I am trying to create an algorithm using the divide-and-conquer approach but using an iterative algorithm (that is, no recursion).
I am confused as to how to approach the loops.
I need to break up my problems into smaller sub problems, until I hit a base case. I assume this is still true, but then I am not sure how I can (without recursion) use the smaller subproblems to solve the much bigger problem.
For example, I am trying to come up with an algorithm that will find the closest pair of points (in one-dimensional space - though I intend to generalize this on my own to higher dimensions). If I had a function closest_pair(L) where L is a list of integer co-ordinates in ℝ, how could I come up with a divide and conquer ITERATIVE algorithm that can solve this problem?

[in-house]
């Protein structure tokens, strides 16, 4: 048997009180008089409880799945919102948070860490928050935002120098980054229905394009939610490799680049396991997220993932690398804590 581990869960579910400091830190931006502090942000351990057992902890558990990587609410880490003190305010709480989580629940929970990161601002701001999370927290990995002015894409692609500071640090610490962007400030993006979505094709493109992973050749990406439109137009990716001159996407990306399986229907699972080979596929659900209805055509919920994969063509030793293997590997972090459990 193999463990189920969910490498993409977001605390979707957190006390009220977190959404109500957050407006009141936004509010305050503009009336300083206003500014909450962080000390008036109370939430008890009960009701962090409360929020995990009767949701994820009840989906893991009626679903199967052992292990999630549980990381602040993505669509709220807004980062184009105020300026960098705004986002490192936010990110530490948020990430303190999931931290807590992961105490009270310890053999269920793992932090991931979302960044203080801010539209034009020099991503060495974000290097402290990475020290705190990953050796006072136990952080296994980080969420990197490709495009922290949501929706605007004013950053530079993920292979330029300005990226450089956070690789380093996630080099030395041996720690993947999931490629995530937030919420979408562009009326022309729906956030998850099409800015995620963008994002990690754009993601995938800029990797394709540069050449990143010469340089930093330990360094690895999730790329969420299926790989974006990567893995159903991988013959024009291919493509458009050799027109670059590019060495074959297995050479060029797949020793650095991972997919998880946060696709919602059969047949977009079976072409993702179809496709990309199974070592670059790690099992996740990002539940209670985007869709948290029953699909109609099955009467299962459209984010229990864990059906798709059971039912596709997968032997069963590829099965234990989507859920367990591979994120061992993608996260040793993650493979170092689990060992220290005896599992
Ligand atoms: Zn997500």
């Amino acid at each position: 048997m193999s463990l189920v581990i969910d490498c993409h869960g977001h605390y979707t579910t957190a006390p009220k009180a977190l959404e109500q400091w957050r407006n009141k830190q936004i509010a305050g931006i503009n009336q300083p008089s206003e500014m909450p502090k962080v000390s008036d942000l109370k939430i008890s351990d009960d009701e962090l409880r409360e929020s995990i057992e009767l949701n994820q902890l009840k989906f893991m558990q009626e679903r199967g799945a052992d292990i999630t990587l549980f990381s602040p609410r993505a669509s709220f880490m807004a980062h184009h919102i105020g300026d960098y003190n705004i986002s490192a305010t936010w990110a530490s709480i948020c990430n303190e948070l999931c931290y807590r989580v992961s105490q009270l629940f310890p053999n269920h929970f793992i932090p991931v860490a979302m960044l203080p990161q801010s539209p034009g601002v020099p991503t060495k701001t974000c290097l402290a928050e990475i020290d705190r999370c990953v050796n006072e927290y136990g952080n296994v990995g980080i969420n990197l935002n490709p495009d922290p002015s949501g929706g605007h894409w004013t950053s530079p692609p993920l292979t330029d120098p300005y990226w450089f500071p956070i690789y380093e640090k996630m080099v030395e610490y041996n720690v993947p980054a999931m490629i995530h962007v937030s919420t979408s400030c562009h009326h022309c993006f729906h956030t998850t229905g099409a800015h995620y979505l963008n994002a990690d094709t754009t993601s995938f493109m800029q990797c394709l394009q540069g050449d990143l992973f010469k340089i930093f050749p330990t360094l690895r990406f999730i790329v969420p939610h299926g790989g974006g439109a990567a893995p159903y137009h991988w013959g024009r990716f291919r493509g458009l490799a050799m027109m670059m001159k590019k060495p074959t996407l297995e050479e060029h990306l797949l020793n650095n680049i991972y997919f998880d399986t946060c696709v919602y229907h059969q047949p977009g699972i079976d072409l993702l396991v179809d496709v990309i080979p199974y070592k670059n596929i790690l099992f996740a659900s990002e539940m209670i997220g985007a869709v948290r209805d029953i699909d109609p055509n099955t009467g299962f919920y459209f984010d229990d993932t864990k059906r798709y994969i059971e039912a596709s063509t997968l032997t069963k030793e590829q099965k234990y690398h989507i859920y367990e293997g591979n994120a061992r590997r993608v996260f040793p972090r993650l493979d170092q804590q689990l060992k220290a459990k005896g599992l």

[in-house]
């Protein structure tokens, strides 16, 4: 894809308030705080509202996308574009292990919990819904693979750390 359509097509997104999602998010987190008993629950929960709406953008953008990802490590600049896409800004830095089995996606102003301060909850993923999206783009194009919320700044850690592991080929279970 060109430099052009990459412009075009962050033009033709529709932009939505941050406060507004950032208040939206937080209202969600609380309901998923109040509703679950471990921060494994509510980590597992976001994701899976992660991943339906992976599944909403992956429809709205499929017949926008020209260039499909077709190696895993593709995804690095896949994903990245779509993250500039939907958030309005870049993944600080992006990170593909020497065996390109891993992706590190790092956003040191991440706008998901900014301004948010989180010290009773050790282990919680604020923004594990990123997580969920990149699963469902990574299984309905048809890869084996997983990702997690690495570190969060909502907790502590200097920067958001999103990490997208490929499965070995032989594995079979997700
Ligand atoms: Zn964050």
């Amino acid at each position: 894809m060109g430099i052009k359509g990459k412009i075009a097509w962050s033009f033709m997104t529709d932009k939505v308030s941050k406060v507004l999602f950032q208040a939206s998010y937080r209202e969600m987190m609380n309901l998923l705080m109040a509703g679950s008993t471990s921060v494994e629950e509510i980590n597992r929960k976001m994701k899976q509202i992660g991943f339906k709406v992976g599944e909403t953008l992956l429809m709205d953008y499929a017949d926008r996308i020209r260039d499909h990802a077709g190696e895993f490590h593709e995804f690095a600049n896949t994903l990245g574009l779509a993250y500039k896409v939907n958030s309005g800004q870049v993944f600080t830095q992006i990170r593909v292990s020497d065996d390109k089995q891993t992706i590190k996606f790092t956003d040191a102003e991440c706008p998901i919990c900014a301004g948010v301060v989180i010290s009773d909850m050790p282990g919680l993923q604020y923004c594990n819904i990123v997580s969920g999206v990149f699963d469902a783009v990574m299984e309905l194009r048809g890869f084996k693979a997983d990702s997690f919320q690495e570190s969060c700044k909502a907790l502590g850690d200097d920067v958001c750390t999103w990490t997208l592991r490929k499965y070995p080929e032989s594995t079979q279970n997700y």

(Without loss of generality I am using Python)
The cheap way to turn any recursive algorithm into an iterative algorithm is to take the recursive function, put it in a loop, and use your own stack. This eliminates the function call overhead and from saving any unneeded data on the stack. However, this is not usually the "best" approach ("best" depends on the problem and context.)
They way you've worded your problem, it sounds like the idea is to break the list into sublists, find the closest pair in each, and then take the closest pair out of those two results. To do this iteratively, I think a better way to approach this than the generic way mentioned above is to start the other way around: look at lists of size 3 (there are three pairs to look at) and work your way up from there. Note that lists of size 2 are trivial.
Lastly, if your coordinates are integers, they are in Z (a much smaller subset of R).